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Baltimore music lovers are grateful for Marin Alsop | READER COMMENTARY

Marin Alsop, the first female music director of a top-tier American orchestra, leads the Baltimore Symphony Orchestra, Sept. 28, 2007. With her departure from the BSO after 14 years, there are now no female music directors at any of the 25 major American orchestras. (Brendan Smialowski/The New York Times)
Marin Alsop, the first female music director of a top-tier American orchestra, leads the Baltimore Symphony Orchestra, Sept. 28, 2007. With her departure from the BSO after 14 years, there are now no female music directors at any of the 25 major American orchestras. (Brendan Smialowski/The New York Times) (BRENDAN SMIALOWSKI / NYT)

We have been blessed to have Marin Alsop as the music director of the Baltimore Symphony Orchestra for the last 14 years. She not only brought excellence to a world class orchestra, she also made Baltimore a better place for many young people (”Marin Alsop made history when she took the baton at Baltimore Symphony. She exits now with pride — and many frustrations,” June 11).

I grew up in a family that placed a premium on music. My mother took me and my siblings to Mondawmin Mall every summer for outdoor concert performances by the Baltimore Pops Orchestra, which was made up of musicians from the Baltimore Symphony Orchestra. We sat in wooden folding chairs on the upper level parking lot and enjoyed Gershwin on warm July evenings. My siblings and I took private lessons at Peabody Conservatory. When I was in the 8th grade, I switched from violin to double bass. There were no bass lessons available and while our music director, Mathew Fraling, thought I could manage, John Mathews, the principal bassist with the BSO (and whose wife I knew from Peabody from when I studied flute as a young child), gave me a few lessons. I knew that moving from treble clef to bass clef with the EADG strings reversed and standing up with a big fiddle was not that simple.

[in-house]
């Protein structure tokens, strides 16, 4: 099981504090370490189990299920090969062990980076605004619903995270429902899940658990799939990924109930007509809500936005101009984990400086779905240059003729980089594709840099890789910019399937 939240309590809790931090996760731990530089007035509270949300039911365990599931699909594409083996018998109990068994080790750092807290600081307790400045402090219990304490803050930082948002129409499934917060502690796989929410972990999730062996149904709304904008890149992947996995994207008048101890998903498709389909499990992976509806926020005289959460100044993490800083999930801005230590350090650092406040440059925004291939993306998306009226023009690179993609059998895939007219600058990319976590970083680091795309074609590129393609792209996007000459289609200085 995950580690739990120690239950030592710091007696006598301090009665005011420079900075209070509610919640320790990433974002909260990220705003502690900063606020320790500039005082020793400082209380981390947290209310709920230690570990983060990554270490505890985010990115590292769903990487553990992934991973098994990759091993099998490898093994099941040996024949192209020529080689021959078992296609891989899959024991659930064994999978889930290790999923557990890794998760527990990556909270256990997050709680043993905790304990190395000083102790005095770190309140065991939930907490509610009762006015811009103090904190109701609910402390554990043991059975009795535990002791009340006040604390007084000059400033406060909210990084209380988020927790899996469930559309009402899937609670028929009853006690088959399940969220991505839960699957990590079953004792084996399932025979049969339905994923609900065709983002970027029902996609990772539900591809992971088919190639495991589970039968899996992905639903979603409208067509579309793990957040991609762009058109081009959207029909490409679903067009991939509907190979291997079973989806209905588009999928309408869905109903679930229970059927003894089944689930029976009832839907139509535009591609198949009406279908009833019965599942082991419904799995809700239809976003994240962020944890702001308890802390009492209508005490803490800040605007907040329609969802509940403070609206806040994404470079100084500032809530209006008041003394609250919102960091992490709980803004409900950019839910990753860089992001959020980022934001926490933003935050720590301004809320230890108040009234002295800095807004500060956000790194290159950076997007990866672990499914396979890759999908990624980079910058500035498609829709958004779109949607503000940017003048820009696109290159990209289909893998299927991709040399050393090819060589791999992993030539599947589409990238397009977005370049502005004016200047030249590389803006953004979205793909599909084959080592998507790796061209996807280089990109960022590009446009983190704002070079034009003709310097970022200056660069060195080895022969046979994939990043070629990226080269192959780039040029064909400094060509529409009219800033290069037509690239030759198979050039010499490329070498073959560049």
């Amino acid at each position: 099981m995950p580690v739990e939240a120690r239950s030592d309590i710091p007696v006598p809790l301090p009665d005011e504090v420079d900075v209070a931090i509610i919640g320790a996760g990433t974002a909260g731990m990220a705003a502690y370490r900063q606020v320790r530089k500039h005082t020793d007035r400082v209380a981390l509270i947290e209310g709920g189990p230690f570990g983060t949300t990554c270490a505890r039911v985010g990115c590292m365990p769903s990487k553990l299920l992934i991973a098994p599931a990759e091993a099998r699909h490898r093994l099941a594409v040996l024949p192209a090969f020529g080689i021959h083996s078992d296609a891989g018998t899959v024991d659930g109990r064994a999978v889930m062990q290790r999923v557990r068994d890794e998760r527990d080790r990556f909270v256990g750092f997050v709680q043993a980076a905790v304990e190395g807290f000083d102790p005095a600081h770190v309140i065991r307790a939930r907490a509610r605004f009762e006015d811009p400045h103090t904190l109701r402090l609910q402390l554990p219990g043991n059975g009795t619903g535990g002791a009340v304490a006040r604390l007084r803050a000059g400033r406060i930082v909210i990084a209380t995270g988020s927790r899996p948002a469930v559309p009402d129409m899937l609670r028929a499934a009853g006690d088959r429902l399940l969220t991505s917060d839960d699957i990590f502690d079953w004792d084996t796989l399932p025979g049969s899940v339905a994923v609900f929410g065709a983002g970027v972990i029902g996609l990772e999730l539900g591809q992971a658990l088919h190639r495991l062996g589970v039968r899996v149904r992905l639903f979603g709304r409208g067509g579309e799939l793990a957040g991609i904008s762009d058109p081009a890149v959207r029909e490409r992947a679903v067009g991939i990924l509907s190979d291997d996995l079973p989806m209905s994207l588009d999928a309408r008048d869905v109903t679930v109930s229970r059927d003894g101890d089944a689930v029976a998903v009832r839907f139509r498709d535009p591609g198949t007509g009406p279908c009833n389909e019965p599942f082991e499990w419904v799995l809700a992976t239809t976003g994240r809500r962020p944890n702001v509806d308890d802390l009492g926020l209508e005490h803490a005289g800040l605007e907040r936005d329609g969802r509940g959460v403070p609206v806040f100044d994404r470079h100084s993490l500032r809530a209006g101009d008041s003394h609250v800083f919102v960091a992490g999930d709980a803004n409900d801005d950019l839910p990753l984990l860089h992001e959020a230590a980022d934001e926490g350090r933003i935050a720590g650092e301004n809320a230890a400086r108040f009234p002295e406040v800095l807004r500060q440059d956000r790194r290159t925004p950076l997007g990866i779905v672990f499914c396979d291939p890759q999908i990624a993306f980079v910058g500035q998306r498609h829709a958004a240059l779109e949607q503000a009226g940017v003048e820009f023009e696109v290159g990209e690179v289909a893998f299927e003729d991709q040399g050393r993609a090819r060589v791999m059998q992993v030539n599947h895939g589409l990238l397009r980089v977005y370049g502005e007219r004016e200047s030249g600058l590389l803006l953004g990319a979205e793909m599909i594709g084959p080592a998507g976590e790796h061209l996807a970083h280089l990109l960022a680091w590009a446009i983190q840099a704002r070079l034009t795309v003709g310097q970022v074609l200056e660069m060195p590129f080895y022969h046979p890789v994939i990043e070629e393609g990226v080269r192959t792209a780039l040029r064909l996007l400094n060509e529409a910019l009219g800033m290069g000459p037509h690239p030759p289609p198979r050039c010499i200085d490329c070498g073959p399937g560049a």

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When I got to Douglass High School, where the alumni included Cab Calloway, Chick Webb and Billy Holiday, we were blessed to have Claire Koman as the new orchestral teacher. In my first year, she got me removed from the varsity football team because she wanted a fourth tuba player on the marching band tuba line. The marching band performed in parades in Baltimore, Washington, D.C., and New York City, but it also performed at football games. She was a graduate of Julliard and could have gone anyplace, but she wanted Douglass. She told my dad, “These are some of the best young musicians in America, I need to be here.” We took on a variety of orchestral works from Mozart to Gershwin. When we performed Shostakovich’s Sixth Symphony at the state competition festival, it brought down the house.

A number of us including me made into the All-Maryland Symphony Orchestra. In the 1980s, the level of commitment to music in the Baltimore school system diminished greatly. I have visited several Baltimore high schools over the years, and I found it sad. When Marin Alsop came to the BSO, she began OrchKids, a program to bring orchestral music to inner city Baltimore. The impact of her work has been tremendous. When she started OrchKids, she contributed $100,000 from her MacArthur Genius grant to the program. Ms. Alsop remains the music director of the Sao Paulo Symphony. I often traveled to Baltimore just to see the BSO. Now, I may have a good reason to return to Brazil.

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Roland Nicholson Jr., Stockbridge, Massachusetts

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